• Clinical science

Scaphoid fracture


The scaphoid bone is the most commonly fractured carpal bone. Fractures are most often localized in the middle third of the scaphoid bone. Generally, scaphoid bone fractures result from indirect trauma when an individual falls onto the outstretched hand with a hyperextended and radially deviated wrist. Pain when applying pressure to the anatomical snuffbox is highly suggestive of a scaphoid bone fracture. X-ray is the initial test of choice for diagnosis. Computer tomography and magnetic resonance imaging may be indicated, if x-ray findings are negative but clinical suspicion is high. Treatment can be conservative (e.g, wrist immobilization) or in certain cases surgical (e.g., proximal pole fracture). Complications include nonunion and avascular necrosis.


  • Most common carpal bone fracture (60–70%)
  • Peak incidence: 20–24 years


Epidemiological data refers to the US, unless otherwise specified.


  • According to the localization of the fracture[1]
    • Middle third (waist): ∼ 65%
    • Proximal third (proximal pole): ∼ 15%
    • Distal third (distal pole): ∼ 10%
    • Tuberosity: ∼ 8%

Clinical features

  • History of falling onto the outstretched hand; with a hyperextended and radially deviated wrist.
  • Pain when applying pressure to the anatomical snuffbox and scaphoid tubercle
  • Minimal reduction in the range of motion (except in dislocated fractures)
  • Decreased grip strength
  • Painful pinching and grasping
  • Pain can be induced through axial compression along the first metacarpal (scaphoid compression test)

When pain occurs in the anatomical snuffbox after trauma, the injury should be treated as a scaphoid fracture until proven otherwise!

References: [1]


  • Imaging
  • Best initial test: X-ray of the wrist in a posteroanterior, lateral, 45° oblique, and possibly scaphoid view
  • If initial x-ray is negative, one of the following:
    • If the patient is not willing for wrist immobilization: MRI of the wrist
    • If the patient is willing for wrist immobilization: cast the wrist and repeat an x-ray in 10–14 days
      • If repeat x-ray is normal but continued clinical suspicion of scaphoid fracture: MRI wrist

Scaphoid fractures are often overlooked on the initial x-ray!References:[1][2]

Differential diagnoses

Lunate dislocation

  • Definition: disruption of perilunate ligaments and radiocarpal ligament with displacement of the lunate bone (usually volarly) while the rest of the carpal bones remain in a normal anatomic position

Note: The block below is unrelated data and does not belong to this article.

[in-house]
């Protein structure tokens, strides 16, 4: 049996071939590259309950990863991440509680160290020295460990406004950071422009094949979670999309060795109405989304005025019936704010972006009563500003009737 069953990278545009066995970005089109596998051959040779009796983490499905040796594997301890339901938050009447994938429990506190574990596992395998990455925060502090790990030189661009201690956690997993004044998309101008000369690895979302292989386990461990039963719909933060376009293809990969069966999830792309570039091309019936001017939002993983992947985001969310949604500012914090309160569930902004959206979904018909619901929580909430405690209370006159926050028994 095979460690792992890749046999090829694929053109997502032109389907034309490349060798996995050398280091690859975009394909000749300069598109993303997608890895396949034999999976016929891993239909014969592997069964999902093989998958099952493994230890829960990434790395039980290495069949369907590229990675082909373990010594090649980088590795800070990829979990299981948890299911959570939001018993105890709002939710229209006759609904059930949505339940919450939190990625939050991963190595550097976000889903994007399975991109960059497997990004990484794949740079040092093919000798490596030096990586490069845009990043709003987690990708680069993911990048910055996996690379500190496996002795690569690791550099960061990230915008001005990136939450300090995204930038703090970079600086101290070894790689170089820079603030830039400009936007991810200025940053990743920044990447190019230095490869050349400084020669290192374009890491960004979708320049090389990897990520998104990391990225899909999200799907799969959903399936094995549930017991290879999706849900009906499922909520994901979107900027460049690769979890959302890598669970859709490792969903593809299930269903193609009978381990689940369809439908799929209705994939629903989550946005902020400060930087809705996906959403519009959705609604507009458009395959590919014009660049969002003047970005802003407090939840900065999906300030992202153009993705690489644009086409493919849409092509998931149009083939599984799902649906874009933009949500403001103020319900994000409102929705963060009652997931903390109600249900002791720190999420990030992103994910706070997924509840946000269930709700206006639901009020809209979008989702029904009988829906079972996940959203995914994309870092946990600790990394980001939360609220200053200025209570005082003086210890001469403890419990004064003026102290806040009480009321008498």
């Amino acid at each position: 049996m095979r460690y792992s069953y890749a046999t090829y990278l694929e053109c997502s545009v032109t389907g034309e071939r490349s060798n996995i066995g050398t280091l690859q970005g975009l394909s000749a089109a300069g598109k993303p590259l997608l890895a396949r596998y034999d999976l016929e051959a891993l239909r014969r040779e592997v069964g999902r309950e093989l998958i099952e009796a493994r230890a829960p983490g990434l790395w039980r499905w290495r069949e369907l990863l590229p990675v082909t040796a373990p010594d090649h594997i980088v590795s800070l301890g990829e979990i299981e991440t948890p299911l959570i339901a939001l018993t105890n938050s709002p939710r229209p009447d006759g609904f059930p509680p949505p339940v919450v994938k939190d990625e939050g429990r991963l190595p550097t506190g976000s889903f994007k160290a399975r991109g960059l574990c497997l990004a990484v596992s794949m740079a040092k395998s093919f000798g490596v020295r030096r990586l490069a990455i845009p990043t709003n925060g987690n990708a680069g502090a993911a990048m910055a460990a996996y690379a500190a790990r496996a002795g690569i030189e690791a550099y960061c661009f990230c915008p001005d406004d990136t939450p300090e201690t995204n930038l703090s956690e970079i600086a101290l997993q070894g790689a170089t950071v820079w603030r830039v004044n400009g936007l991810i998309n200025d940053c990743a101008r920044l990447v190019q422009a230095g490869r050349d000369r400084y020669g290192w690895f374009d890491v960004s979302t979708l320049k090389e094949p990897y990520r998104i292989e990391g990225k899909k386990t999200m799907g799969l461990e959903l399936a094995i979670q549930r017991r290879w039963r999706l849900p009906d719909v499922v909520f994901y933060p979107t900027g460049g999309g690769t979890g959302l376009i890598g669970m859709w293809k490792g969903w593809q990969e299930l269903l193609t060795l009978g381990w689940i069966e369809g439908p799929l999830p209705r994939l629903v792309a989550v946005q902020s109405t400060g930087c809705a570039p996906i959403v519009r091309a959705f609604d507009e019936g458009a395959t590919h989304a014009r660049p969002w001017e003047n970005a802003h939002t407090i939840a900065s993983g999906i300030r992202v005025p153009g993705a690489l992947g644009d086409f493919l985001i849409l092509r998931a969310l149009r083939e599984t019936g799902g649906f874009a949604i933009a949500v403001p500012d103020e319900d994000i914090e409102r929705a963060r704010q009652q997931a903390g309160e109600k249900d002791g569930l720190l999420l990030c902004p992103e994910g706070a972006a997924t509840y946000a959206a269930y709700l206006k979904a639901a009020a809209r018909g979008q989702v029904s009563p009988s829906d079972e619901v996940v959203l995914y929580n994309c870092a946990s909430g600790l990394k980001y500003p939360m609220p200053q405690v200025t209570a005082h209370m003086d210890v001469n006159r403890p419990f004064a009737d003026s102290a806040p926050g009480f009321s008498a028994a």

• Etiology: high-energy trauma with dorsal extension and ulnar deviation of the wrist
  • Clinical features: : wrist swelling, pain, and signs of median nerve injury (25% of patients)
  • X-ray: the lateral radiograph shows a loss of colinearity of radius, lunate, and capitate
  • Treatment: emergent closed reduction and immobilization followed by open reduction and internal fixation

Transscaphoid perilunate dislocation

  • Definition: dorsal dislocation of the wrist around the fixated, unmoved lunate bone with a fractured scaphoid bone
  • Etiology: fall onto a hyperextended wrist, deviated toward the ulna
  • Clinical features: no pain while applying pressure to the snuffbox, pain in the wrist, possibly signs of median nerve injury
  • X-ray: most commonly, metacarpal bones displaced dorsally to the lunate bone in lateral view
  • Treatment: always surgical (reposition and decompression of the median nerve; osteosynthesis)

  • Skapholunäre Dissoziation
    • Definition: Zerreißung des Lig. scapholunatum interosseum (Band zwischen Mond- und Kahnbein) mit skapholunärer Dissoziation (SLD)
    • Ätiologie: Sturz auf die dorsalextendierte Hand
    • Klinik: Schmerzen beim Aufstützen, Druckschmerz zwischen Os scaphoideum und Os lunatum
    • Diagnostik
      • Handgelenk in 2 Ebenen
        • Konventionelles a.p.-Röntgenbild: Erweiterter skapholunärer (SL‑)Spalt
          • a.p.-Röntgenaufnahme in maximaler ulnarer oder radialer Abduktion kann den skapholunären Gelenkspalts (SL-Spalt) verdeutlichen
          • Röntgenaufnahme nach Monheim a.p.
            • Darstellung des skapholunären Gelenkspalts (SL-Spalt) in maximaler Weite
      • Arthroskopie des Handgelenks oder MRT zur Bestätigung der Verdachtsdiagnose
    • Therapie
      • Bandnaht, Reposition und Fixation des Os scaphoideum mittels Kirschnerdraht jeweils am Os lunatum und Os capitatum


The differential diagnoses listed here are not exhaustive.




  • Avascular necrosis of the scaphoid bone in approx. 30–40%
  • Nonunion (especially in proximal fractures) in approx. 5–10%
    • Late complication of nonunion: collapse of the carpal joints ("SNAC wrist" )
  • Delayed union of fracture (more common in smokers)
  • Instability among carpal joints
  • Post-traumatic arthritis

Fractures in the distal third tend to heal better because of the retrograde blood supply reaching the bone from the distal pole!References:[1][2]

We list the most important complications. The selection is not exhaustive.